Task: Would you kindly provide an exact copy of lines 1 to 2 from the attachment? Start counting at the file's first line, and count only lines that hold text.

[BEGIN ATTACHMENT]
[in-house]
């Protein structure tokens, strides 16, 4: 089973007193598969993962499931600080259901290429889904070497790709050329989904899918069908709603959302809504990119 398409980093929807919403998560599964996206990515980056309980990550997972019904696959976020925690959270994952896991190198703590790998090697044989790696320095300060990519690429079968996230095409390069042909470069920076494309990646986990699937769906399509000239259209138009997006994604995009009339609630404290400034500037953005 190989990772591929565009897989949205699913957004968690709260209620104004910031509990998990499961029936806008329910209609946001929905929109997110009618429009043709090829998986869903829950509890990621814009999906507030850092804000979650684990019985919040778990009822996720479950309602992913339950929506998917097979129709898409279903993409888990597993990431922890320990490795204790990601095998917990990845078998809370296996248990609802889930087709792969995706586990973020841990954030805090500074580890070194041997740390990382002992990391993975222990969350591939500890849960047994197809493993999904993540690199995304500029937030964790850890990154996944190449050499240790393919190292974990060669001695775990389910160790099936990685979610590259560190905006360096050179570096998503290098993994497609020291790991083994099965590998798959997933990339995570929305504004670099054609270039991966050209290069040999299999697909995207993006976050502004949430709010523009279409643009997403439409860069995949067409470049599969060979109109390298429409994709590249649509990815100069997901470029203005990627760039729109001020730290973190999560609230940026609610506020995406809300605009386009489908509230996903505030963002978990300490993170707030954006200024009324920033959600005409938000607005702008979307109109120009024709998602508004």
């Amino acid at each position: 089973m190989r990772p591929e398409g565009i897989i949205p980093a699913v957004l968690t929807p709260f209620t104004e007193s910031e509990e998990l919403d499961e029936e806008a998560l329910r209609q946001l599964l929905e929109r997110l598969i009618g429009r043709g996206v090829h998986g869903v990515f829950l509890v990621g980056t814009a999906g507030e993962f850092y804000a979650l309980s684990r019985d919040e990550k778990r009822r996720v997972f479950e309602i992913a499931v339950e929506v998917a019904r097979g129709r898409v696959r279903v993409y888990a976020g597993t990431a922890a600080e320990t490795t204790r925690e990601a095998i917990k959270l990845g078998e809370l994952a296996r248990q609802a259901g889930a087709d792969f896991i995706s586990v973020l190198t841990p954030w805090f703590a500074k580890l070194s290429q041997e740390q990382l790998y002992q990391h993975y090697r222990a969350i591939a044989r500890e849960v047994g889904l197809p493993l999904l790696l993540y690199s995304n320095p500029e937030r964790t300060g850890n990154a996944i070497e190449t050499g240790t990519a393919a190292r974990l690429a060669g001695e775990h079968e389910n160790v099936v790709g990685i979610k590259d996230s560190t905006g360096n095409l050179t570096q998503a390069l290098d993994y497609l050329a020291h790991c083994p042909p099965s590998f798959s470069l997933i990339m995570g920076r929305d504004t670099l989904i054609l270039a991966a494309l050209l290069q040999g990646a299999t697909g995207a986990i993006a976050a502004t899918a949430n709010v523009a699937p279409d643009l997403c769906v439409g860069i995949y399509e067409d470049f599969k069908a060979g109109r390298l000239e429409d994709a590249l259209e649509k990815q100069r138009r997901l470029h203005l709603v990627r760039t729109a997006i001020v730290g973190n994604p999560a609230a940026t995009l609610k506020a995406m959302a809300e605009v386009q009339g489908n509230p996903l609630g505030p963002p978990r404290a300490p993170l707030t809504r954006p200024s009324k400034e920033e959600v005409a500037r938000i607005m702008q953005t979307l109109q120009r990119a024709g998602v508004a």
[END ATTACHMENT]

[in-house]
């Protein structure tokens, strides 16, 4: 089973007193598969993962499931600080259901290429889904070497790709050329989904899918069908709603959302809504990119 398409980093929807919403998560599964996206990515980056309980990550997972019904696959976020925690959270994952896991190198703590790998090697044989790696320095300060990519690429079968996230095409390069042909470069920076494309990646986990699937769906399509000239259209138009997006994604995009009339609630404290400034500037953005 190989990772591929565009897989949205699913957004968690709260209620104004910031509990998990499961029936806008329910209609946001929905929109997110009618429009043709090829998986869903829950509890990621814009999906507030850092804000979650684990019985919040778990009822996720479950309602992913339950929506998917097979129709898409279903993409888990597993990431922890320990490795204790990601095998917990990845078998809370296996248990609802889930087709792969995706586990973020841990954030805090500074580890070194041997740390990382002992990391993975222990969350591939500890849960047994197809493993999904993540690199995304500029937030964790850890990154996944190449050499240790393919190292974990060669001695775990389910160790099936990685979610590259560190905006360096050179570096998503290098993994497609020291790991083994099965590998798959997933990339995570929305504004670099054609270039991966050209290069040999299999697909995207993006976050502004949430709010523009279409643009997403439409860069995949067409470049599969060979109109390298429409994709590249649509990815100069997901470029203005990627760039729109001020730290973190999560609230940026609610506020995406809300605009386009489908509230996903505030963002978990300490993170707030954006200024009324920033959600005409938000607005702008979307109109120009024709998602508004």